If confirmed, it would be the first ever discovered celestial object
Astronomers have identified what they believe may be the first satellite ever discovered outside our solar system. The findings are preliminary because the celestial objects are too far away to be directly observed.
Details of the discovery were published in the scientific journal Nature Astronomy. The satellite apparently orbits a star about 5,500 light-years from Earth and has been named Kepler-1708 bi. If evidence from the now-retired Kepler space telescope is anything to go by, the newly discovered moon could be 2.6 times the size of Earth and made of gas.
To date, scientists have had to prove the existence of about 5,000 planets outside our solar system, known as exoplanets. However, so far, only two exomoons, including Kepler-1708 bi, have been identified. The first was discovered in 2017; however, its existence remains unproven beyond a reasonable doubt.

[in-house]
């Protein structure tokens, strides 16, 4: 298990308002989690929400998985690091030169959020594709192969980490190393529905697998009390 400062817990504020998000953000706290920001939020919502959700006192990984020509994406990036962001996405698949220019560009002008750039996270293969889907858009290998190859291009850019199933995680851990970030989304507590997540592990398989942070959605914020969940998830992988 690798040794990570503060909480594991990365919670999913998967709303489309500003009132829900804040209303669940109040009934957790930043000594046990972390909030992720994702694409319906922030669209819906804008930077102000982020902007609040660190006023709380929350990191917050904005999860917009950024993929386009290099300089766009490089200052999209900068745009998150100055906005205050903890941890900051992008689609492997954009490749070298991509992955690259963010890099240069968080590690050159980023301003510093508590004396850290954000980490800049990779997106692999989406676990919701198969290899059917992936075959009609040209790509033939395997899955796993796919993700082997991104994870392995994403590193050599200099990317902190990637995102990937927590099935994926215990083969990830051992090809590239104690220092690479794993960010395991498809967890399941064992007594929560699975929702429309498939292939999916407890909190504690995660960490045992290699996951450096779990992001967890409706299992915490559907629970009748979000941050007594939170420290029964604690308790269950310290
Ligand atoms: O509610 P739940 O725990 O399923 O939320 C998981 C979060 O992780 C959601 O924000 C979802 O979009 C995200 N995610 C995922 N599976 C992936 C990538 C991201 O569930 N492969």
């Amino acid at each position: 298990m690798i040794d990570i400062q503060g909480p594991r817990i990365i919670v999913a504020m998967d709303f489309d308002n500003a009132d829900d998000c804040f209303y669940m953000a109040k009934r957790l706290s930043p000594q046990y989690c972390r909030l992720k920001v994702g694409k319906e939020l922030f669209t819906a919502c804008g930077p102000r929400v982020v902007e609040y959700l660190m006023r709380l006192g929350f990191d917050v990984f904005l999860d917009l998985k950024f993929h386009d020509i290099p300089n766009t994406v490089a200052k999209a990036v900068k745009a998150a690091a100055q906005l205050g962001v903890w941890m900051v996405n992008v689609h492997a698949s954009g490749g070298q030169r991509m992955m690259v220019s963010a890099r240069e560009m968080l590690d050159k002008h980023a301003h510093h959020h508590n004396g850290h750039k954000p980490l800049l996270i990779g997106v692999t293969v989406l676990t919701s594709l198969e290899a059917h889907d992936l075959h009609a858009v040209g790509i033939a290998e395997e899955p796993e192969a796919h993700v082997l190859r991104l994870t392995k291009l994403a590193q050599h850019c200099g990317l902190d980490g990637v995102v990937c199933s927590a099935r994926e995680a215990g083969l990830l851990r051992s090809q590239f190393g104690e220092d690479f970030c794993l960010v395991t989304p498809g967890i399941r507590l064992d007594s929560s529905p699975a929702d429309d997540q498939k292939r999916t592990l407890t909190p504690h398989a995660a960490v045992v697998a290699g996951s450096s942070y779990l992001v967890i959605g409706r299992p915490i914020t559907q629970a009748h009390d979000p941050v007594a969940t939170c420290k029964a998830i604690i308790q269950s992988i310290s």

Because of the distance between our solar system and these moons, it’s simply impossible to see them directly most of the time. Astronomers must rely on circumstantial evidence of very faint, regular dips in brightness from exoplanets, known as transit light curves.
The researchers believe that exomoons are very different from the moons we observe within our solar system in terms of the formation processes involved and their orbital patterns.
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